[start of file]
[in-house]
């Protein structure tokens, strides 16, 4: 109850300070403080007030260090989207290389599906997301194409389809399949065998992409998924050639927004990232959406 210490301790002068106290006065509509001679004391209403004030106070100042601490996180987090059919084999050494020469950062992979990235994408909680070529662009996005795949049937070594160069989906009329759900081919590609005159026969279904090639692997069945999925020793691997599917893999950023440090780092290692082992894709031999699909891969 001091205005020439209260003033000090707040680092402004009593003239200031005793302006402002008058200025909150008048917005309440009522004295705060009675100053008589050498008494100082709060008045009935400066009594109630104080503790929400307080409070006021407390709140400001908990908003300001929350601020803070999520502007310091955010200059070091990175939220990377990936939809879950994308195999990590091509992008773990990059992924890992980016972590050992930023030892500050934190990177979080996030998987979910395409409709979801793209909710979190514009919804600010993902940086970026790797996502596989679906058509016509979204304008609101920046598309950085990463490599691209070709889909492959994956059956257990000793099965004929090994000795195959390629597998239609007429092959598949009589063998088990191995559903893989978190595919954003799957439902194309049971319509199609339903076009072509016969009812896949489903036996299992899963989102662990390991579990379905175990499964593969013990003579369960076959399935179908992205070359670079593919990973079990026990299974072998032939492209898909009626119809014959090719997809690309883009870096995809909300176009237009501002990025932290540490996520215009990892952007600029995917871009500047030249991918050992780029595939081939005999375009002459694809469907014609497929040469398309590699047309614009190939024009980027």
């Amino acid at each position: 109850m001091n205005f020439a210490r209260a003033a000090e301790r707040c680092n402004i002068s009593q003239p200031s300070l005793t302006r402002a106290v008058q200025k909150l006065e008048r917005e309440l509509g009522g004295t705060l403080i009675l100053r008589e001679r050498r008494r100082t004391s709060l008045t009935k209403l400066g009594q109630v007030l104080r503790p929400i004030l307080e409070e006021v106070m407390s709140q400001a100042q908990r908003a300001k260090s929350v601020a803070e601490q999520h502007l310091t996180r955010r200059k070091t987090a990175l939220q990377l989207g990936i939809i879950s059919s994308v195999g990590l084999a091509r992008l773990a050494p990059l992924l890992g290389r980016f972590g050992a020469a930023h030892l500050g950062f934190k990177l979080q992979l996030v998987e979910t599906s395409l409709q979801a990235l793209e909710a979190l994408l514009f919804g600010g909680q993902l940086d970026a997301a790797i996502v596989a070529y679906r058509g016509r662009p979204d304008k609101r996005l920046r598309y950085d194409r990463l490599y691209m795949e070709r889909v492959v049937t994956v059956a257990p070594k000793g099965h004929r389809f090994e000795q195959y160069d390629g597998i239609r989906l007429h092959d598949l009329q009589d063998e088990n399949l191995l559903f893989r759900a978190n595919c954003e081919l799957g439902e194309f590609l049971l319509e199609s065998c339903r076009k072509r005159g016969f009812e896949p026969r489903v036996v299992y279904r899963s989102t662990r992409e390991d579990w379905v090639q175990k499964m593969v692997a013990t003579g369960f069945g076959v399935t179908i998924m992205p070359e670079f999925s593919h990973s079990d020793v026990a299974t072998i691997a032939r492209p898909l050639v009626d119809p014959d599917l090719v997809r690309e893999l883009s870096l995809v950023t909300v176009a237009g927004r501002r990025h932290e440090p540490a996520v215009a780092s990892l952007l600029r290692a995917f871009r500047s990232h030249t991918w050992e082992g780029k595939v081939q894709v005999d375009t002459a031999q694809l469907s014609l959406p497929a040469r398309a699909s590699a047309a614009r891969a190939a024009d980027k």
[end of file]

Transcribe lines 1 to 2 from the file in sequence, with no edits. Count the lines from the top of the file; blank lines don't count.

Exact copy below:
[in-house]
């Protein structure tokens, strides 16, 4: 109850300070403080007030260090989207290389599906997301194409389809399949065998992409998924050639927004990232959406 210490301790002068106290006065509509001679004391209403004030106070100042601490996180987090059919084999050494020469950062992979990235994408909680070529662009996005795949049937070594160069989906009329759900081919590609005159026969279904090639692997069945999925020793691997599917893999950023440090780092290692082992894709031999699909891969 001091205005020439209260003033000090707040680092402004009593003239200031005793302006402002008058200025909150008048917005309440009522004295705060009675100053008589050498008494100082709060008045009935400066009594109630104080503790929400307080409070006021407390709140400001908990908003300001929350601020803070999520502007310091955010200059070091990175939220990377990936939809879950994308195999990590091509992008773990990059992924890992980016972590050992930023030892500050934190990177979080996030998987979910395409409709979801793209909710979190514009919804600010993902940086970026790797996502596989679906058509016509979204304008609101920046598309950085990463490599691209070709889909492959994956059956257990000793099965004929090994000795195959390629597998239609007429092959598949009589063998088990191995559903893989978190595919954003799957439902194309049971319509199609339903076009072509016969009812896949489903036996299992899963989102662990390991579990379905175990499964593969013990003579369960076959399935179908992205070359670079593919990973079990026990299974072998032939492209898909009626119809014959090719997809690309883009870096995809909300176009237009501002990025932290540490996520215009990892952007600029995917871009500047030249991918050992780029595939081939005999375009002459694809469907014609497929040469398309590699047309614009190939024009980027």